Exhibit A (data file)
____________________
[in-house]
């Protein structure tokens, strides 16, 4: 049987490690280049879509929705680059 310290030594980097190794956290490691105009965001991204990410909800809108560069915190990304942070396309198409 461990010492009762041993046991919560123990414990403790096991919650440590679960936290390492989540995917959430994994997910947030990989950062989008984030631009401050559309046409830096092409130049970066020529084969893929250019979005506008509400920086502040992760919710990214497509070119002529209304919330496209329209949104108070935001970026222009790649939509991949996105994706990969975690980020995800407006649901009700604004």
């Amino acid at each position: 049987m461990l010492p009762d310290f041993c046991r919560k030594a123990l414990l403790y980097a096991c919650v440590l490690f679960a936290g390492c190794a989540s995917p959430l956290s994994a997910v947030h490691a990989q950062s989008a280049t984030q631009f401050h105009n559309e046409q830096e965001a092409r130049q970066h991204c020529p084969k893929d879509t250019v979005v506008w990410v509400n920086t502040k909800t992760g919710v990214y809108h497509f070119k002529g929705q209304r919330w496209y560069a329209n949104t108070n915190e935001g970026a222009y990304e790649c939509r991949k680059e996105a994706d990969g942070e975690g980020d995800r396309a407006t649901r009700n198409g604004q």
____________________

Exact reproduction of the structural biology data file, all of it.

[in-house]
């Protein structure tokens, strides 16, 4: 049987490690280049879509929705680059 310290030594980097190794956290490691105009965001991204990410909800809108560069915190990304942070396309198409 461990010492009762041993046991919560123990414990403790096991919650440590679960936290390492989540995917959430994994997910947030990989950062989008984030631009401050559309046409830096092409130049970066020529084969893929250019979005506008509400920086502040992760919710990214497509070119002529209304919330496209329209949104108070935001970026222009790649939509991949996105994706990969975690980020995800407006649901009700604004």
């Amino acid at each position: 049987m461990l010492p009762d310290f041993c046991r919560k030594a123990l414990l403790y980097a096991c919650v440590l490690f679960a936290g390492c190794a989540s995917p959430l956290s994994a997910v947030h490691a990989q950062s989008a280049t984030q631009f401050h105009n559309e046409q830096e965001a092409r130049q970066h991204c020529p084969k893929d879509t250019v979005v506008w990410v509400n920086t502040k909800t992760g919710v990214y809108h497509f070119k002529g929705q209304r919330w496209y560069a329209n949104t108070n915190e935001g970026a222009y990304e790649c939509r991949k680059e996105a994706d990969g942070e975690g980020d995800r396309a407006t649901r009700n198409g604004q």